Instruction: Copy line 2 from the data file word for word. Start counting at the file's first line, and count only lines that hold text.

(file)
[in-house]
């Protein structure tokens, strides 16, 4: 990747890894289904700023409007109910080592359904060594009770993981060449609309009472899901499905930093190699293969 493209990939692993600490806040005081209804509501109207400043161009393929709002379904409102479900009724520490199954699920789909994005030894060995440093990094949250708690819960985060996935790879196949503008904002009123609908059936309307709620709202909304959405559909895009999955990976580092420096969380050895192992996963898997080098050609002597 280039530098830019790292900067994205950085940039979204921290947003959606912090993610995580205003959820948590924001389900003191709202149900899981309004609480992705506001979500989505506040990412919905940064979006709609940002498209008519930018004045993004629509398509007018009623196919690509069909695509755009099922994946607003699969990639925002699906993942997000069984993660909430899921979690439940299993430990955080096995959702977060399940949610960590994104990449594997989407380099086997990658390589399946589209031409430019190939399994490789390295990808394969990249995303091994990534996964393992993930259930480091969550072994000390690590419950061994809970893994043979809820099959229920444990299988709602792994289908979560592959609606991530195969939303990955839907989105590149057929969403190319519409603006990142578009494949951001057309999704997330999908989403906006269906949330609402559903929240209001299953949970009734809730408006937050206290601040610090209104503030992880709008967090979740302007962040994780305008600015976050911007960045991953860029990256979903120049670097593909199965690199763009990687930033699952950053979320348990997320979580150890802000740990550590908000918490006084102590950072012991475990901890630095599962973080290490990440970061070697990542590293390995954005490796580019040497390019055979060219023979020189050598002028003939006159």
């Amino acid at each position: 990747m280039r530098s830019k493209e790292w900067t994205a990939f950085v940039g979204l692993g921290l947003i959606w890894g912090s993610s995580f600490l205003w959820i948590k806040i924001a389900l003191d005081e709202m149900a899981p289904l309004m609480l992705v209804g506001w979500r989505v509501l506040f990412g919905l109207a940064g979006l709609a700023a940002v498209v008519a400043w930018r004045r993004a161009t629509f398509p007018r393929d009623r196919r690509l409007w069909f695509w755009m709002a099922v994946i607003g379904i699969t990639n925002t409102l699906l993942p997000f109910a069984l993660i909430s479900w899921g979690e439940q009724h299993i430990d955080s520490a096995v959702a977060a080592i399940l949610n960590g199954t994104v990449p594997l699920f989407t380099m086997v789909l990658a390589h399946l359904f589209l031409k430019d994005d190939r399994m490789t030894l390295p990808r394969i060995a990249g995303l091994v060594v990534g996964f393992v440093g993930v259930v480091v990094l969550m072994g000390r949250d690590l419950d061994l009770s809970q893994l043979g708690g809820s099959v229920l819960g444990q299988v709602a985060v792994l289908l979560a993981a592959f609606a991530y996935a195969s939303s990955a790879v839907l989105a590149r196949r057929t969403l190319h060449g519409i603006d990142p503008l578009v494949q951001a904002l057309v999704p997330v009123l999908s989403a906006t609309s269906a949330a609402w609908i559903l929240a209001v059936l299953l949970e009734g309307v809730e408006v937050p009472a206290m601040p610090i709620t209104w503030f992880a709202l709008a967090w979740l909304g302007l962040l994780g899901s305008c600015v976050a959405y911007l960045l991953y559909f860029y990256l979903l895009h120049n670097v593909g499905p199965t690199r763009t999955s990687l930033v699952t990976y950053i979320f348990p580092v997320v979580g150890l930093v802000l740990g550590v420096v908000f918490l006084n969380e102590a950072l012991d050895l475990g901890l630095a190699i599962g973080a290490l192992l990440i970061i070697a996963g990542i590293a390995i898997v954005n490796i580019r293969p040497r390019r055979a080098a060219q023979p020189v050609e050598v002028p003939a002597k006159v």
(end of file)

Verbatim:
């Protein structure tokens, strides 16, 4: 990747890894289904700023409007109910080592359904060594009770993981060449609309009472899901499905930093190699293969 493209990939692993600490806040005081209804509501109207400043161009393929709002379904409102479900009724520490199954699920789909994005030894060995440093990094949250708690819960985060996935790879196949503008904002009123609908059936309307709620709202909304959405559909895009999955990976580092420096969380050895192992996963898997080098050609002597 280039530098830019790292900067994205950085940039979204921290947003959606912090993610995580205003959820948590924001389900003191709202149900899981309004609480992705506001979500989505506040990412919905940064979006709609940002498209008519930018004045993004629509398509007018009623196919690509069909695509755009099922994946607003699969990639925002699906993942997000069984993660909430899921979690439940299993430990955080096995959702977060399940949610960590994104990449594997989407380099086997990658390589399946589209031409430019190939399994490789390295990808394969990249995303091994990534996964393992993930259930480091969550072994000390690590419950061994809970893994043979809820099959229920444990299988709602792994289908979560592959609606991530195969939303990955839907989105590149057929969403190319519409603006990142578009494949951001057309999704997330999908989403906006269906949330609402559903929240209001299953949970009734809730408006937050206290601040610090209104503030992880709008967090979740302007962040994780305008600015976050911007960045991953860029990256979903120049670097593909199965690199763009990687930033699952950053979320348990997320979580150890802000740990550590908000918490006084102590950072012991475990901890630095599962973080290490990440970061070697990542590293390995954005490796580019040497390019055979060219023979020189050598002028003939006159």